Sunday, May 11, 2008

The Strange Love of Martha Ivers (1946)

In case you haven’t picked up on this, most of the movies I watch come from Netflix. It’s an online DVD rental service that charges a set monthly price for which you get to have a certain number of movies checked out at any time. You keep a movie as long as you want, and when you send it back, they just send you the next movie on your list. The cool thing is that instead of wandering aimlessly through the New Releases section of the video store like I did in the old days, I get to build this list, called the queue, at my convenience. Whenever I hear or read about a good movie, I can get online and add it to the queue. The downside is that my wife and I have a pretty long queue, so a movie I add today may not get here for months.

That’s what happened with “The Strange Love of Martha Ivers,” and by the time it arrived, I couldn’t remember why it was on the queue. I’m sure I read about it somewhere, or maybe Netflix recommended it for us. Anyway, sometimes we have to just trust our past decisions, so we popped it in. Turns out it’s not bad. A bit melodramatic, but worth watching. Clearly it was on my queue because it’s a noir, which I dig, and because it is noteworthy for being Kirk Douglas’s first film.

The story is of a love triangle, formed by young Martha Ivers (Barbara Stanwyck) and the two boys who love her. Sam Masterson is a tough, confident boy from the wrong side of the tracks who tries to help Martha escape from the gilded cage of her rich aunt’s mansion, and whom Martha loves. Walter O’Neil is the bespectacled son of Martha’s ambitious tutor. When Martha accidentally kills her shrew of an aunt, Walter and his dad help her hide it, while Sam skips town.

The story then skips ahead twenty years, and at this point you are likely thinking that Kirk Douglas must play the grown-up version of the cool, poor kid, right? Wrong, buddy! He plays Walter, a weak, hollow soul who won Martha’s hand as the price for helping conceal her crime, but who now lives a pathetic, henpecked life in the knowledge that his wife doesn’t love him. Martha, meanwhile, has inherited her aunt’s fortune and used her own intelligence and will to multiply it, but she is tortured by her contempt for her drunk of a mate. Into this circus of domestic bliss walks Sam (Van Heflin), back in town after all those years, and genuinely just interested in looking up his old playmates. Walter and Martha, however, weighed down as they are by all their lies, assume Sam is in town to blackmail them with the truth about Martha’s aunt, steal Martha away, or both. The guilty flee when no man pursues, and thus Sam and Martha are drawn down into the darkness.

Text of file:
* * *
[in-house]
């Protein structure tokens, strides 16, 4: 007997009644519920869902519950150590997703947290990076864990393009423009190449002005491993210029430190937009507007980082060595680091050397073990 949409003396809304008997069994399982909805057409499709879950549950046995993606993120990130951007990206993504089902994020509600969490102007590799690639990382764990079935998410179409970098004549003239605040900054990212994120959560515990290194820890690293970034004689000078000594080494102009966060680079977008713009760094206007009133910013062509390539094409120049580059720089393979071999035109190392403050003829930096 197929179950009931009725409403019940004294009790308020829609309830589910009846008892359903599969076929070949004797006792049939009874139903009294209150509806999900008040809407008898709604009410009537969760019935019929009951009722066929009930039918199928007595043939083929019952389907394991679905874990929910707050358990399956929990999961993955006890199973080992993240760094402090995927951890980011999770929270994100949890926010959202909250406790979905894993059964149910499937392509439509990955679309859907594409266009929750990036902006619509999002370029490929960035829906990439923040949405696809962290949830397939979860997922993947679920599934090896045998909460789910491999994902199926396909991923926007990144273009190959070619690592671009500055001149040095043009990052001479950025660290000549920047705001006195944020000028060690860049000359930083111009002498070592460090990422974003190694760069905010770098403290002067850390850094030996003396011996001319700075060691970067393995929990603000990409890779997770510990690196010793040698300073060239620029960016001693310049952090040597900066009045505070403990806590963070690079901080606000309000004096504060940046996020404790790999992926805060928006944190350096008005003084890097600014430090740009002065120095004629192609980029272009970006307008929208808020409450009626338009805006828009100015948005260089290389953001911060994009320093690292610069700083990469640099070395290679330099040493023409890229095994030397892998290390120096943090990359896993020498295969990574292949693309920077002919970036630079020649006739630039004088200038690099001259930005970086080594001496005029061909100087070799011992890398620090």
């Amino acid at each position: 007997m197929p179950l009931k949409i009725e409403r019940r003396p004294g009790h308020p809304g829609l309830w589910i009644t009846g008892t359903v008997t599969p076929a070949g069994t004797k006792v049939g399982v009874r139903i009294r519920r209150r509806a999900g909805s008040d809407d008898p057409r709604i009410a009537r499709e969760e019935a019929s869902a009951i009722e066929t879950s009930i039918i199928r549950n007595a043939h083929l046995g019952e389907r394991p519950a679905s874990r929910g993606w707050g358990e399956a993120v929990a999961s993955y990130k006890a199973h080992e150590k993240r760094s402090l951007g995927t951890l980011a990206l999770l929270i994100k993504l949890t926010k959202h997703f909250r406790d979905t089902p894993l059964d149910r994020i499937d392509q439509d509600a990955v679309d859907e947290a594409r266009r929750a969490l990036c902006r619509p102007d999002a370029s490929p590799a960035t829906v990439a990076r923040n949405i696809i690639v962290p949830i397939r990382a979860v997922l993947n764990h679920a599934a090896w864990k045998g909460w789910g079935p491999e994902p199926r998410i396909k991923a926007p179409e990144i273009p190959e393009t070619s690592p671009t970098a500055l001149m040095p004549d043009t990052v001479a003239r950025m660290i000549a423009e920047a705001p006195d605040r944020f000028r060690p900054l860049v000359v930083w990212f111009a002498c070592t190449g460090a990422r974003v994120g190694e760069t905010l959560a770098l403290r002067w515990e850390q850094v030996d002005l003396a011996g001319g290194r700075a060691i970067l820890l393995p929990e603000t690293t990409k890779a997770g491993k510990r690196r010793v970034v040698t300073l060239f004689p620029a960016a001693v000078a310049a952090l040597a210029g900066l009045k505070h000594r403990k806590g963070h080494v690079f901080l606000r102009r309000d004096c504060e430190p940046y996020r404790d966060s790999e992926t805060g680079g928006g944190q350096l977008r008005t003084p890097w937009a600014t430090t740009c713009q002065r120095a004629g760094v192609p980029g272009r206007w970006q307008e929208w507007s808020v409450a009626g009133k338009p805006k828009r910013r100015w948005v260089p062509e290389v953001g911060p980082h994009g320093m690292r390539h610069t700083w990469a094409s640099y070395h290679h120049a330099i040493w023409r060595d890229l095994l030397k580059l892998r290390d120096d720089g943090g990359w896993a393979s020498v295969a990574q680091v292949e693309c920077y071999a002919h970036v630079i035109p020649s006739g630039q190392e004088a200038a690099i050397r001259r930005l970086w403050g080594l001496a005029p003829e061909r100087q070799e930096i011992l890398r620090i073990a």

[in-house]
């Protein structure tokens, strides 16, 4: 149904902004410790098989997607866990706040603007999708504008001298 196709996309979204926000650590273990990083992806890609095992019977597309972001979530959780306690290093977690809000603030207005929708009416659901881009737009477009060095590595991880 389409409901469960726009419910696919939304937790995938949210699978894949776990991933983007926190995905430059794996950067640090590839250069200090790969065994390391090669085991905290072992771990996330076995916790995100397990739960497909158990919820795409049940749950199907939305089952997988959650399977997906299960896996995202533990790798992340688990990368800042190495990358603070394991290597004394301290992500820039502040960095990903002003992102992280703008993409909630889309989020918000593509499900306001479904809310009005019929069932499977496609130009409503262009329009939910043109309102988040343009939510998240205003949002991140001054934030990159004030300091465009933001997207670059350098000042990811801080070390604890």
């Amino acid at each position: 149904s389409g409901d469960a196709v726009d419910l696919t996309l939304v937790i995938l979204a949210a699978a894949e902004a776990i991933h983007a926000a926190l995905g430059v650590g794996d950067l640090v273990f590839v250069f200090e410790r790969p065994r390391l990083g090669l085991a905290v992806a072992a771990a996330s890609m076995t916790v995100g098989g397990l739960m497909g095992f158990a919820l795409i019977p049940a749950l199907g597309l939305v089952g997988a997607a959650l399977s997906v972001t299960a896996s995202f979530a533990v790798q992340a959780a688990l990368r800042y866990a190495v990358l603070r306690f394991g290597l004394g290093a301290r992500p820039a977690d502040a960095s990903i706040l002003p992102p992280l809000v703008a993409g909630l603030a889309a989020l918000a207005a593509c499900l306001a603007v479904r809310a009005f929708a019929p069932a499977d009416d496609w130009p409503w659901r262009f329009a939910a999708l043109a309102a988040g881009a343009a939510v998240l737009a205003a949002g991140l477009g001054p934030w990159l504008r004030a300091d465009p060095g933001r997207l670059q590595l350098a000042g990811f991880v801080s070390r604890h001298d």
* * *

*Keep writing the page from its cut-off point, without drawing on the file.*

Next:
Besides having a really lame name, “The Strange Love of Martha Ivers” suffers from some Old Movie maladies. In the first part of the film, all the kids talk in those high-pitched movie-kid voices that they had in all those old films. That drives me nuts. The adults in that first segment are also painfully melodramatic. Once the film skips ahead, and the main actors show up, things get better, but the movie never completely shakes off the aura of melodrama. Lizabeth Scott plays a down-on-her-luck girl and love interest for Sam, and she isn’t that great. She is known as the poor-man’s Lauren Bacall, and she does look remarkably like Bacall, but if a poor man had just a few bucks, he would do better to spring for Bacall herself.

Other than that, the film has some pretty decent performances. Barbara Stanwyck keeps you guessing as to whether she is a victim or a manipulative sociopath. Van Heflin offers a charming performance as well. Kirk Douglas, however, gets the prize for this movie. His portrayal of Walter the henpecked drunkard is astoundingly nuanced; it’s worth watching the film just for him. His career was definitely going somewhere after this first movie.

Finally, I want to point out something about “The Strange Love of Martha Ivers” that I have noticed in other movies made during and after WWII. That was a period when many women had gone to work because of so many men being overseas, and there was some societal duplicity about what the role of women was going to be. On the one hand, “Rosie the Riveter” signs exhorted women to work to help the war effort. On the other, I think many folks were very concerned that it should be clear that once the war was over, those women would give up their jobs to returning men and pursue the traditional female goals of marriage and family. Many movies I have seen from that era seem to be about strong, smart women who make a career on their own, then ultimately meet some terrible fate. In “The Strange Love of Martha Ivers,” the fate of Martha the capable industrialist is contrasted with that of Toni (Lizabeth Scott), a sweet, unambitious girl who puts her faith in a man. I suspect that Hollywood produced stories like this because they subtly promoted the traditional gender roles that an anxious America longed for.

There’s no need to break your leg rushing to rent “The Strange Love of Martha Ivers,” but it is worth watching if you get a chance.

3 stars out of 5.